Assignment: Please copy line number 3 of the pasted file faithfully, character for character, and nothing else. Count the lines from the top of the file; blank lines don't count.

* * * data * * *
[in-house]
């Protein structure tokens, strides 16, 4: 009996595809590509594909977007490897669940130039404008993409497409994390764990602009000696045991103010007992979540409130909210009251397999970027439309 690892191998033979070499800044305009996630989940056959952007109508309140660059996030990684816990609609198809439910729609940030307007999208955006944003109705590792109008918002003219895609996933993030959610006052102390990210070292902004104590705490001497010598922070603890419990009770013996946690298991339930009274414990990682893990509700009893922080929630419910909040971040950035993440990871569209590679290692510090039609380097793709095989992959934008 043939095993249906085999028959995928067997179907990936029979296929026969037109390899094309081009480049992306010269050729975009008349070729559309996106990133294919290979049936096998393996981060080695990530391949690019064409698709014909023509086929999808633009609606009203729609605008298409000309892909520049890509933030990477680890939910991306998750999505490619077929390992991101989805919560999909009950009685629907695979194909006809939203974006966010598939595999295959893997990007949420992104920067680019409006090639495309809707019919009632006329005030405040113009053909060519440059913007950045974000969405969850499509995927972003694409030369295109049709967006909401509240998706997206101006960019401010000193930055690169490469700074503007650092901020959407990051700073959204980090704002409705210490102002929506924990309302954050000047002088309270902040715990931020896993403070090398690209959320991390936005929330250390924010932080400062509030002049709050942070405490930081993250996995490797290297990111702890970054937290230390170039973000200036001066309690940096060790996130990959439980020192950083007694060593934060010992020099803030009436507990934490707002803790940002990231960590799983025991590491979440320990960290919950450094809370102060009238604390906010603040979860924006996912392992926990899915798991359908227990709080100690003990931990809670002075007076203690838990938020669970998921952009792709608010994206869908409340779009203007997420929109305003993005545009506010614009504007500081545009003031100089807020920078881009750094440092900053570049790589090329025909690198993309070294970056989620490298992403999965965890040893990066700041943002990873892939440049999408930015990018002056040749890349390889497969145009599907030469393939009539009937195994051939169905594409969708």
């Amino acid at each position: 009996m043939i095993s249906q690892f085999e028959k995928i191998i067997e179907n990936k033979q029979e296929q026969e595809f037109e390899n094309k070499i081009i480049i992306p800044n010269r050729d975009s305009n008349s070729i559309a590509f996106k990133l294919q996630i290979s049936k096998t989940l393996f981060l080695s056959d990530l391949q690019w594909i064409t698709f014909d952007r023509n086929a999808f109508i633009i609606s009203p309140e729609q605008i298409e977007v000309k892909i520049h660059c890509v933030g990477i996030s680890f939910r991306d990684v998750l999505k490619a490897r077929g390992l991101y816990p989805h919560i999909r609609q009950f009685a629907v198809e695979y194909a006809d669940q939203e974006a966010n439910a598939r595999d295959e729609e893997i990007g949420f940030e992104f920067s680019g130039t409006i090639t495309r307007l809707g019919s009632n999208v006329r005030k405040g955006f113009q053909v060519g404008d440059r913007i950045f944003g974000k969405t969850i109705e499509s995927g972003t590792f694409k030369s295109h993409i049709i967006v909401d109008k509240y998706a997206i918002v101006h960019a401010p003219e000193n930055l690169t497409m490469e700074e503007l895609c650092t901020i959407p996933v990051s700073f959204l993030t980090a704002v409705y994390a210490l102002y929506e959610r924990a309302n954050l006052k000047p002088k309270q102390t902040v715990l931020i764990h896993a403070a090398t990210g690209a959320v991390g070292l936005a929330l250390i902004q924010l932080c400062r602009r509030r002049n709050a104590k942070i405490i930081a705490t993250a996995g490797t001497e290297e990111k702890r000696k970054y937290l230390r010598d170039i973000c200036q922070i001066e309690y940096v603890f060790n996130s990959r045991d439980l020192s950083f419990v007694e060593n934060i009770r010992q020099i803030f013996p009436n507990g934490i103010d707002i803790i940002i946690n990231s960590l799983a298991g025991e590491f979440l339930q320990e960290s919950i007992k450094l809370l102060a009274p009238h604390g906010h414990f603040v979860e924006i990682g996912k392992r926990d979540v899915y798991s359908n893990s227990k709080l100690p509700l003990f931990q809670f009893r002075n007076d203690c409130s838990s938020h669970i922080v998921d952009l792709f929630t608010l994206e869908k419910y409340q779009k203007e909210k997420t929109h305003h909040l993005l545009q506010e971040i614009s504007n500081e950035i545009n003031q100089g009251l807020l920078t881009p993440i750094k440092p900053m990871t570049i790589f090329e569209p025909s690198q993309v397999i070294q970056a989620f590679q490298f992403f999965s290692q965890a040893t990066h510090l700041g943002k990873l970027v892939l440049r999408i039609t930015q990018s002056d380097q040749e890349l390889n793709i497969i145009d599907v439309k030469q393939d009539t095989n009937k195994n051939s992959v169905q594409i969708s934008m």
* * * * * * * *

């Amino acid at each position: 009996m043939i095993s249906q690892f085999e028959k995928i191998i067997e179907n990936k033979q029979e296929q026969e595809f037109e390899n094309k070499i081009i480049i992306p800044n010269r050729d975009s305009n008349s070729i559309a590509f996106k990133l294919q996630i290979s049936k096998t989940l393996f981060l080695s056959d990530l391949q690019w594909i064409t698709f014909d952007r023509n086929a999808f109508i633009i609606s009203p309140e729609q605008i298409e977007v000309k892909i520049h660059c890509v933030g990477i996030s680890f939910r991306d990684v998750l999505k490619a490897r077929g390992l991101y816990p989805h919560i999909r609609q009950f009685a629907v198809e695979y194909a006809d669940q939203e974006a966010n439910a598939r595999d295959e729609e893997i990007g949420f940030e992104f920067s680019g130039t409006i090639t495309r307007l809707g019919s009632n999208v006329r005030k405040g955006f113009q053909v060519g404008d440059r913007i950045f944003g974000k969405t969850i109705e499509s995927g972003t590792f694409k030369s295109h993409i049709i967006v909401d109008k509240y998706a997206i918002v101006h960019a401010p003219e000193n930055l690169t497409m490469e700074e503007l895609c650092t901020i959407p996933v990051s700073f959204l993030t980090a704002v409705y994390a210490l102002y929506e959610r924990a309302n954050l006052k000047p002088k309270q102390t902040v715990l931020i764990h896993a403070a090398t990210g690209a959320v991390g070292l936005a929330l250390i902004q924010l932080c400062r602009r509030r002049n709050a104590k942070i405490i930081a705490t993250a996995g490797t001497e290297e990111k702890r000696k970054y937290l230390r010598d170039i973000c200036q922070i001066e309690y940096v603890f060790n996130s990959r045991d439980l020192s950083f419990v007694e060593n934060i009770r010992q020099i803030f013996p009436n507990g934490i103010d707002i803790i940002i946690n990231s960590l799983a298991g025991e590491f979440l339930q320990e960290s919950i007992k450094l809370l102060a009274p009238h604390g906010h414990f603040v979860e924006i990682g996912k392992r926990d979540v899915y798991s359908n893990s227990k709080l100690p509700l003990f931990q809670f009893r002075n007076d203690c409130s838990s938020h669970i922080v998921d952009l792709f929630t608010l994206e869908k419910y409340q779009k203007e909210k997420t929109h305003h909040l993005l545009q506010e971040i614009s504007n500081e950035i545009n003031q100089g009251l807020l920078t881009p993440i750094k440092p900053m990871t570049i790589f090329e569209p025909s690198q993309v397999i070294q970056a989620f590679q490298f992403f999965s290692q965890a040893t990066h510090l700041g943002k990873l970027v892939l440049r999408i039609t930015q990018s002056d380097q040749e890349l390889n793709i497969i145009d599907v439309k030469q393939d009539t095989n009937k195994n051939s992959v169905q594409i969708s934008m």